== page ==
According to a report by PWC in 2016, Asia Pacific’s primary and emerging data center markets were evaluated at US$12 billion. This is expected to grow by 27 percent per annum, meaning that it will exceed the European data center market in size by 2021.
This podcast brings together Paul Dwyer, JLL’s Regional Data Center Lead, and Bob Tan, Alternative Investments Director to discuss the trends for corporate occupiers looking to improve their data center strategy, as well as investors looking for the best returns in this increasingly popular alternative asset class.
Paul Dwyer: Hi. I’m Paul Dwyer and I’m the regional data center lead here at JLL and you’re listening to the Future of Work podcast where we bring you interesting commentary, new ideas and in depth research for the world of real estate. Today we’re going to be talking about data centers from a corporate occupier’s perspective and also the investment opportunities that lie within.
So to quickly introduce myself, I’ve been working at the data centers sector in Asia Pacific for five years and I’m based in Hong Kong. Joining me today is Bob Tan, Alternatives Investment Director here at JLL. He looks after data centers from an investment perspective and he’s based in Singapore. Bob has been working at the data center space also for five years.
Bob Tan: Hi everyone. That’s right Paul. I’ve been around the data center Market for what feels like forever now, but my main focus is looking after the investment aspects of the Data Center sector.
Paul Dwyer: Fantastic. Great to have you here. I want to just set the scene for the conversations today. According to a report by PWC in 2016, Asia Pacific’s primary and emerging data center markets were evaluated at US$12 billion. It’s expected to grow by 27 percent per annum. This will mean that it will exceed the European data center market in size by 2021. So let me know if you’re getting the same feedback from investors here, Bob, but I’ve be getting a lot of queries from corporate clients in Singapore and Hong Kong data center markets.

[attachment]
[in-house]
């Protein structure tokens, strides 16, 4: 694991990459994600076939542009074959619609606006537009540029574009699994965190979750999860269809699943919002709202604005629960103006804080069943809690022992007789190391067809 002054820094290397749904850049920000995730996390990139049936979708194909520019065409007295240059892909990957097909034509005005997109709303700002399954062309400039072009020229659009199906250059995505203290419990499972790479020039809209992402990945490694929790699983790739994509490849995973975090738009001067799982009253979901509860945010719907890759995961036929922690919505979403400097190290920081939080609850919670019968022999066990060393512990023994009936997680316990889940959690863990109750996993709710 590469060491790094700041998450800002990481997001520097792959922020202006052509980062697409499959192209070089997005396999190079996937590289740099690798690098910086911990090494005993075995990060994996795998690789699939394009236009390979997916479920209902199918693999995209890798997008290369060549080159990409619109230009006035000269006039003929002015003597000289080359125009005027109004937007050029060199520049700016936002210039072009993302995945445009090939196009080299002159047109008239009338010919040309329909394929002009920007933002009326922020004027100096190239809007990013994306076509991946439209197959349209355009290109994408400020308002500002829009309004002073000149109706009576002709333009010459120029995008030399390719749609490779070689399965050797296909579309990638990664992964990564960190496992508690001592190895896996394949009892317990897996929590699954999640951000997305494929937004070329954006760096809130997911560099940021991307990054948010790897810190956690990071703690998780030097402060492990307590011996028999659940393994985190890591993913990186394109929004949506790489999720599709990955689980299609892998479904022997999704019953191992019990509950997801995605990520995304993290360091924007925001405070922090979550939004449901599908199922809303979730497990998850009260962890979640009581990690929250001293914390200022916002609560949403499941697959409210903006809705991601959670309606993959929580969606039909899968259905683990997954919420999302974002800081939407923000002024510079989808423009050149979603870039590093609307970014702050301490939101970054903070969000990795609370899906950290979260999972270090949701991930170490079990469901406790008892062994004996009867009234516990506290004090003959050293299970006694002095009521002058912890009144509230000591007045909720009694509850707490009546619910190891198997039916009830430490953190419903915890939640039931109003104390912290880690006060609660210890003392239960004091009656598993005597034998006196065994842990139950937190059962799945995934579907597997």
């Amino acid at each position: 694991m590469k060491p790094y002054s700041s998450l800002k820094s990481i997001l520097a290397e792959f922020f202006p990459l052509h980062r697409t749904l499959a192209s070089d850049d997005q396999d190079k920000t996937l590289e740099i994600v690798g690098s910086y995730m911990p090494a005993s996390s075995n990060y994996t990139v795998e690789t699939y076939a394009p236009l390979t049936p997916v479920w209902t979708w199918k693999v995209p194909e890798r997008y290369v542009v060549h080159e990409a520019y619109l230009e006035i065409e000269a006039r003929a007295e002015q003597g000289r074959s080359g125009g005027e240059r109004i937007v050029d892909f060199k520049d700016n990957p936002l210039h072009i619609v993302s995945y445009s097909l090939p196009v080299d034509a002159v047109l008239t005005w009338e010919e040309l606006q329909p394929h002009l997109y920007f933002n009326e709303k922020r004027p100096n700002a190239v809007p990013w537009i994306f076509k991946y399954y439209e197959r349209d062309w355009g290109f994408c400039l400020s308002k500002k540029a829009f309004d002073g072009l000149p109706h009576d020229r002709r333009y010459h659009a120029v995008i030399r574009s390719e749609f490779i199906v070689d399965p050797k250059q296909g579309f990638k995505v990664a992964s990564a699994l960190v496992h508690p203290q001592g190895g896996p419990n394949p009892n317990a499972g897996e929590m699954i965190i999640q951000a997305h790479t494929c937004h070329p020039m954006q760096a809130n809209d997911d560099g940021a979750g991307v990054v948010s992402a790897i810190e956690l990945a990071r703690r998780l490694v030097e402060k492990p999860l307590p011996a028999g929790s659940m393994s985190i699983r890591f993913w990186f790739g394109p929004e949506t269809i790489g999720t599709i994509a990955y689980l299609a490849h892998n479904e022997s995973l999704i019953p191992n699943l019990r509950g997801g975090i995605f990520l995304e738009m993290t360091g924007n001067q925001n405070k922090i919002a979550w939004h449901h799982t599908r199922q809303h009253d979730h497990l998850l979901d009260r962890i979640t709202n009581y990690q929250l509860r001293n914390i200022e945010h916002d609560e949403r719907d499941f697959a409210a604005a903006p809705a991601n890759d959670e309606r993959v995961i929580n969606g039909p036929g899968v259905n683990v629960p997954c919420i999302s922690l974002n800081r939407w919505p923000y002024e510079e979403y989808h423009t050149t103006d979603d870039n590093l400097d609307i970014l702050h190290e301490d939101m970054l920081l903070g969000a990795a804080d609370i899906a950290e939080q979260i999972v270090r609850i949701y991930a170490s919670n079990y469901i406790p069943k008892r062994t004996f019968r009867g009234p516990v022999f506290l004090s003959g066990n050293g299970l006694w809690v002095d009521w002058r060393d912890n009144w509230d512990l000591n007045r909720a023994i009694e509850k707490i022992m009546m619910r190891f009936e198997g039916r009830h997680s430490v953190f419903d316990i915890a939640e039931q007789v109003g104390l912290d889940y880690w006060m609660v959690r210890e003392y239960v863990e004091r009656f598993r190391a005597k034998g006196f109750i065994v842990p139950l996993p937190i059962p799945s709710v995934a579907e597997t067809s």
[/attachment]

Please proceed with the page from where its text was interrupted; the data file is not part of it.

Bob Tan: Yeah, that’s right Paul. Generally I agree. We’ve been getting a lot more enquiries from potential investors asking about opportunities in the Asia Pacific over the last couple of years. And Singapore and Hong Kong definitely feature quite strongly on their radar, but of course, that extends to Tokyo, Sydney and other emerging markets to a certain extent.
But putting the question back to you, Paul, as you have exposure to many of the data center markets in Asia Pacific; Singapore and Hong Kong are located quite closely and they’re compared on many array of different topics. So what do you think are the main similarities and differences across the two markets?
Paul Dwyer: Sure. I guess when it comes to anything in society at all, Hong Kong and Singapore compete head to head and that’s in all walks of life and are extremely competitive with their offerings. The similarities between the two are the fact that they are two of the more progressive data center markets in the region. They probably provide the most attractions for deployments into Asia Pacific from particularly the US. They are banking and finance powerhouses so there’s a certainly a need and a want from large corporate occupiers to be there.